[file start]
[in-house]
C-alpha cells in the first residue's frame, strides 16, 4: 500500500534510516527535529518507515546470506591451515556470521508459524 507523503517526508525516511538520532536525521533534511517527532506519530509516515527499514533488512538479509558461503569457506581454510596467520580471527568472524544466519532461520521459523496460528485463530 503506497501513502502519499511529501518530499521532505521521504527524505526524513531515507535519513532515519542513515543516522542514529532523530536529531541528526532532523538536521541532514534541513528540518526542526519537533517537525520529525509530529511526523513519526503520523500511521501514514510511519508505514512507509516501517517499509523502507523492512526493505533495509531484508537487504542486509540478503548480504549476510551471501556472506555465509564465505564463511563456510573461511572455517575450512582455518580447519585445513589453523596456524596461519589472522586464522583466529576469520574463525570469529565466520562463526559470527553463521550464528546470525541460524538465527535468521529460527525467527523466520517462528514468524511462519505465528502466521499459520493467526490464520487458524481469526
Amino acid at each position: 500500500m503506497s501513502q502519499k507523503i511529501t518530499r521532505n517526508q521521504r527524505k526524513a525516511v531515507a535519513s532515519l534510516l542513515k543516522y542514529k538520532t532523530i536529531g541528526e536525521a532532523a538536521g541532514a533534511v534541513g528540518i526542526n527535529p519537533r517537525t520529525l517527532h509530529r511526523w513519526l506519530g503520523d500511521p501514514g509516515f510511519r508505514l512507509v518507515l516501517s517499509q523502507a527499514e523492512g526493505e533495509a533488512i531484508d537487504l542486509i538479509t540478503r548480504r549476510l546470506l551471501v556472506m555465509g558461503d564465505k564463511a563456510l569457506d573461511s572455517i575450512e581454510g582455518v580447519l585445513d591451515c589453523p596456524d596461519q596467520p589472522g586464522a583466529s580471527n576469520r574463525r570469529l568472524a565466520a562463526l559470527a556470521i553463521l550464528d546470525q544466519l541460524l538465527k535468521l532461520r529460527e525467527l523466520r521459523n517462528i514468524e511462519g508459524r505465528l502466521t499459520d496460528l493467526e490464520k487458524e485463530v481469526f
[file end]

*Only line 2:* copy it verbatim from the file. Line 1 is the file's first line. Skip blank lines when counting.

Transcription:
C-alpha cells in the first residue's frame, strides 16, 4: 500500500534510516527535529518507515546470506591451515556470521508459524 507523503517526508525516511538520532536525521533534511517527532506519530509516515527499514533488512538479509558461503569457506581454510596467520580471527568472524544466519532461520521459523496460528485463530 503506497501513502502519499511529501518530499521532505521521504527524505526524513531515507535519513532515519542513515543516522542514529532523530536529531541528526532532523538536521541532514534541513528540518526542526519537533517537525520529525509530529511526523513519526503520523500511521501514514510511519508505514512507509516501517517499509523502507523492512526493505533495509531484508537487504542486509540478503548480504549476510551471501556472506555465509564465505564463511563456510573461511572455517575450512582455518580447519585445513589453523596456524596461519589472522586464522583466529576469520574463525570469529565466520562463526559470527553463521550464528546470525541460524538465527535468521529460527525467527523466520517462528514468524511462519505465528502466521499459520493467526490464520487458524481469526